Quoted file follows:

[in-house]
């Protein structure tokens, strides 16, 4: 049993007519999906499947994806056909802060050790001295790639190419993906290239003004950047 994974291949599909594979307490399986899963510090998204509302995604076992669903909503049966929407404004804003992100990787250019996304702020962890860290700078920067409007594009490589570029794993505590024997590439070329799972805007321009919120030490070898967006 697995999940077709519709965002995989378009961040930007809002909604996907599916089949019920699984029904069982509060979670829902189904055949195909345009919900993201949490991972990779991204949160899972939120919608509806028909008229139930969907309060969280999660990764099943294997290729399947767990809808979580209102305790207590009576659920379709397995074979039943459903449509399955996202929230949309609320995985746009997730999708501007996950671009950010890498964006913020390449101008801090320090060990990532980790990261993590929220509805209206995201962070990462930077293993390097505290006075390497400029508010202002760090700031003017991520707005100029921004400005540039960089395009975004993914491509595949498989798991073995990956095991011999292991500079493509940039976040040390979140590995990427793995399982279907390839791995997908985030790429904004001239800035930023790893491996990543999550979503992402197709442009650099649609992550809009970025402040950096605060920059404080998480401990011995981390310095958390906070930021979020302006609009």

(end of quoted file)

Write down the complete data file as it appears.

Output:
[in-house]
């Protein structure tokens, strides 16, 4: 049993007519999906499947994806056909802060050790001295790639190419993906290239003004950047 994974291949599909594979307490399986899963510090998204509302995604076992669903909503049966929407404004804003992100990787250019996304702020962890860290700078920067409007594009490589570029794993505590024997590439070329799972805007321009919120030490070898967006 697995999940077709519709965002995989378009961040930007809002909604996907599916089949019920699984029904069982509060979670829902189904055949195909345009919900993201949490991972990779991204949160899972939120919608509806028909008229139930969907309060969280999660990764099943294997290729399947767990809808979580209102305790207590009576659920379709397995074979039943459903449509399955996202929230949309609320995985746009997730999708501007996950671009950010890498964006913020390449101008801090320090060990990532980790990261993590929220509805209206995201962070990462930077293993390097505290006075390497400029508010202002760090700031003017991520707005100029921004400005540039960089395009975004993914491509595949498989798991073995990956095991011999292991500079493509940039976040040390979140590995990427793995399982279907390839791995997908985030790429904004001239800035930023790893491996990543999550979503992402197709442009650099649609992550809009970025402040950096605060920059404080998480401990011995981390310095958390906070930021979020302006609009």